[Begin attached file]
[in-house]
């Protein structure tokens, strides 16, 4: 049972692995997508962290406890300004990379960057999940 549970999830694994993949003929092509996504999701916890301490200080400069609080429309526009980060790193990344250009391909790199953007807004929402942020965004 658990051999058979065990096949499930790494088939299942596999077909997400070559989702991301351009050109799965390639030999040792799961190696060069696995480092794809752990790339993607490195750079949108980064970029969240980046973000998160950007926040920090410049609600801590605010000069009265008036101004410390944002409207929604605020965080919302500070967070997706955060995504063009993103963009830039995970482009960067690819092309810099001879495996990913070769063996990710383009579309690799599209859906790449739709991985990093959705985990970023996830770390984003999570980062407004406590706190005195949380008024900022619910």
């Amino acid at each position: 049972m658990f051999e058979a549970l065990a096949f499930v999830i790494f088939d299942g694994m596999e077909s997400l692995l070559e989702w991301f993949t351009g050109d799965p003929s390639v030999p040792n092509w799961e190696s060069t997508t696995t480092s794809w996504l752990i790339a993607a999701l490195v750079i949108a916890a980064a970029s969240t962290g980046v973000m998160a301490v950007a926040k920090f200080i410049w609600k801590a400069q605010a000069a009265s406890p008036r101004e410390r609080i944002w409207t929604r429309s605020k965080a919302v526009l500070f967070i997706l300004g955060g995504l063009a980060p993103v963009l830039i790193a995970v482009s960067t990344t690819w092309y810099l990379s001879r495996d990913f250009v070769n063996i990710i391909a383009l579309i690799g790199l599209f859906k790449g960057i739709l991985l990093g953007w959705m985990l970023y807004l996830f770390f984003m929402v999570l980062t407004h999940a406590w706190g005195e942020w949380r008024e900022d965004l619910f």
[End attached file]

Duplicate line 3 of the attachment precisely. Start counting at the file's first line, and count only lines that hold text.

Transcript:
């Amino acid at each position: 049972m658990f051999e058979a549970l065990a096949f499930v999830i790494f088939d299942g694994m596999e077909s997400l692995l070559e989702w991301f993949t351009g050109d799965p003929s390639v030999p040792n092509w799961e190696s060069t997508t696995t480092s794809w996504l752990i790339a993607a999701l490195v750079i949108a916890a980064a970029s969240t962290g980046v973000m998160a301490v950007a926040k920090f200080i410049w609600k801590a400069q605010a000069a009265s406890p008036r101004e410390r609080i944002w409207t929604r429309s605020k965080a919302v526009l500070f967070i997706l300004g955060g995504l063009a980060p993103v963009l830039i790193a995970v482009s960067t990344t690819w092309y810099l990379s001879r495996d990913f250009v070769n063996i990710i391909a383009l579309i690799g790199l599209f859906k790449g960057i739709l991985l990093g953007w959705m985990l970023y807004l996830f770390f984003m929402v999570l980062t407004h999940a406590w706190g005195e942020w949380r008024e900022d965004l619910f």